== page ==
Climate Action

EU sets out plan to cut truck emissions by 30%

The European Commission has put forth a proposal to regulate carbon emissions from heavy-duty vehicles for the first time.

  • 21 May 2018
  • Adam Wentworth

The European Commission has put forth a proposal to regulate carbon emissions from heavy-duty vehicles for the first time.

The plan, released last week, confirms a target of reducing emissions in the sector by 30 percent by 2030.

Despite contributing 6 percent of all the European Union’s carbon emissions, lorries, coaches and buses are currently unregulated across the bloc.

This is damaging to the EU’s stated aim of reducing all emissions by 40 percent by 2030 (on 1990 levels) covering all sectors; a target created so it remains in line with the goals of the Paris climate agreement.

What’s more, the Commission estimates emissions from the heavy duty sector to grow by about 9 percent over the next decade if left unchecked.

Increasing fuel efficiency is also seen as an important emerging market where Europe needs to maintain its competitiveness. The initial proposal will include incentives for new zero and low-emission vehicles in the form of a “super credits system”.

Reducing emissions from the sector will also help to improve air quality across Europe as heavy-duty vehicles produce large quantities of nitrogen oxides and particulate matter, along with carbon dioxide.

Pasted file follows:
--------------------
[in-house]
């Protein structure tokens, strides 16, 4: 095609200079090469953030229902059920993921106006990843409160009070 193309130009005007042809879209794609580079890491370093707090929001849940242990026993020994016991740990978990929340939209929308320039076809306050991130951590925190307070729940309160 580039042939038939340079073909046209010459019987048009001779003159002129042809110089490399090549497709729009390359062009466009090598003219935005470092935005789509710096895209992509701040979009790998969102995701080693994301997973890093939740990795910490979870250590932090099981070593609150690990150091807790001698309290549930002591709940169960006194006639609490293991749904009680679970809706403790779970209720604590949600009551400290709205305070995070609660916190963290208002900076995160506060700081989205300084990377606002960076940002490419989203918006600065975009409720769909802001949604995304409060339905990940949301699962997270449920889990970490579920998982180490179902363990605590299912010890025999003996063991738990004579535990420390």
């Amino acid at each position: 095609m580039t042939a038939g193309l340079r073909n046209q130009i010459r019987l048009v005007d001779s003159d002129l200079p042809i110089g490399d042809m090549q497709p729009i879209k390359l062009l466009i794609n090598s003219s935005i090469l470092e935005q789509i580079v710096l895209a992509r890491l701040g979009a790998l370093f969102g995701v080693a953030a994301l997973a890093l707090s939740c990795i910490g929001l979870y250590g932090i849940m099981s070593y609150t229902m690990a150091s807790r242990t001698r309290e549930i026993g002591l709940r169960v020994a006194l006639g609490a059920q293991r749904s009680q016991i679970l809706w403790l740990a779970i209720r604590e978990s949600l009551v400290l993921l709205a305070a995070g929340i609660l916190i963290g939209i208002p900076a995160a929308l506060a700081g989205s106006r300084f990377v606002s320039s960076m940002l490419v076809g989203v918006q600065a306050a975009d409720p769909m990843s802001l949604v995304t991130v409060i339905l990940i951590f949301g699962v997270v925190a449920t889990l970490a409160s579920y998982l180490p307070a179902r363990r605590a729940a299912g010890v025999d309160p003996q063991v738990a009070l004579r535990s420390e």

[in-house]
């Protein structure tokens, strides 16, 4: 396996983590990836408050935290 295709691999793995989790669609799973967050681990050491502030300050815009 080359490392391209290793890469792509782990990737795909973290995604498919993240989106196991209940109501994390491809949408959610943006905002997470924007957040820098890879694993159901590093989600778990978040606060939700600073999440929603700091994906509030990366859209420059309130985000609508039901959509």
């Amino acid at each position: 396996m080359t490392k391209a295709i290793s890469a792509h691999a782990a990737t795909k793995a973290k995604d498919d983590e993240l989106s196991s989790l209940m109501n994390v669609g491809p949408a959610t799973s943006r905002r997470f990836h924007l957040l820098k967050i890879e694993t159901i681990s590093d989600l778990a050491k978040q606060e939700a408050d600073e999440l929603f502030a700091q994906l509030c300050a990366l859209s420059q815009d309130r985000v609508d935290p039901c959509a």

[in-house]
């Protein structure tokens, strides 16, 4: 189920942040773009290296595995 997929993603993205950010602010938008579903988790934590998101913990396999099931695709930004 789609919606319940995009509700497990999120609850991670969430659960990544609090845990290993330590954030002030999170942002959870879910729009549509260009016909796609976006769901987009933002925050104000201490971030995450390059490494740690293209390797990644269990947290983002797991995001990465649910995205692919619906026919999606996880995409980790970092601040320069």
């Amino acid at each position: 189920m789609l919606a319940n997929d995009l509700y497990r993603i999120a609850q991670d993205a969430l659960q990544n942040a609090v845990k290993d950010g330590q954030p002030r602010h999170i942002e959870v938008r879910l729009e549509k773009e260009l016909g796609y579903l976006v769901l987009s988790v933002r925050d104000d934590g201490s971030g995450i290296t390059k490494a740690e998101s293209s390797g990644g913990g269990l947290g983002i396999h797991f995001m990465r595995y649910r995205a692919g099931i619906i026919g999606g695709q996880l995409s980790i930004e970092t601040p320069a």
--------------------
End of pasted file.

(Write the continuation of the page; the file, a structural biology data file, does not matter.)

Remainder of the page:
Europe’s trade body for the automobile sector, ACEA, acknowledged the need to decarbonise road transport, but said the new targets were “far too aggressive”.

“It would seem as though the Commission has simply taken the exact CO2 reduction levels it already proposed for cars and vans, and applied them directly to heavy-duty vehicles, without fully recognising the fundamental differences between these vehicle segments,” said ACEA Secretary General, Erik Jonnaert

The move comes at a time in which the US Government has put forward opposite plans to downgrade fuel efficiency standards. The Environmental Protection Agency made the announcement last month, stating the previous Obama administration was wrong to set standards that were “too high”.